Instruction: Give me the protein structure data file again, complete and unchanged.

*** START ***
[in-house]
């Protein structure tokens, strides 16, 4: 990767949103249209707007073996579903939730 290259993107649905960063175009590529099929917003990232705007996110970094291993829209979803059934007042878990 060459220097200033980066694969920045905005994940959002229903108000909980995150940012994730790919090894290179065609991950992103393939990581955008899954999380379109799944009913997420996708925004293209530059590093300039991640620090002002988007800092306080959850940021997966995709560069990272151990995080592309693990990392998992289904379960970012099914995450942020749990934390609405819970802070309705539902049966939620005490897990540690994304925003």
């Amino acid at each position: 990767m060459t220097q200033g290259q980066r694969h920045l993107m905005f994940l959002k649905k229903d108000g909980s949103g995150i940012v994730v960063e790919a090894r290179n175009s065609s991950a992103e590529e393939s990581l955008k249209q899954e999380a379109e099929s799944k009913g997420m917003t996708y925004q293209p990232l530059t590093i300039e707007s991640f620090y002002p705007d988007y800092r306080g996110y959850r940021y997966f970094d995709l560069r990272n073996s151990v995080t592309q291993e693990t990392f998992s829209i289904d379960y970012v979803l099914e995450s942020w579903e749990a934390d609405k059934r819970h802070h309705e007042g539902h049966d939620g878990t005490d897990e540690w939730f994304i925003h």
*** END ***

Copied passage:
[in-house]
């Protein structure tokens, strides 16, 4: 990767949103249209707007073996579903939730 290259993107649905960063175009590529099929917003990232705007996110970094291993829209979803059934007042878990 060459220097200033980066694969920045905005994940959002229903108000909980995150940012994730790919090894290179065609991950992103393939990581955008899954999380379109799944009913997420996708925004293209530059590093300039991640620090002002988007800092306080959850940021997966995709560069990272151990995080592309693990990392998992289904379960970012099914995450942020749990934390609405819970802070309705539902049966939620005490897990540690994304925003």
């Amino acid at each position: 990767m060459t220097q200033g290259q980066r694969h920045l993107m905005f994940l959002k649905k229903d108000g909980s949103g995150i940012v994730v960063e790919a090894r290179n175009s065609s991950a992103e590529e393939s990581l955008k249209q899954e999380a379109e099929s799944k009913g997420m917003t996708y925004q293209p990232l530059t590093i300039e707007s991640f620090y002002p705007d988007y800092r306080g996110y959850r940021y997966f970094d995709l560069r990272n073996s151990v995080t592309q291993e693990t990392f998992s829209i289904d379960y970012v979803l099914e995450s942020w579903e749990a934390d609405k059934r819970h802070h309705e007042g539902h049966d939620g878990t005490d897990e540690w939730f994304i925003h």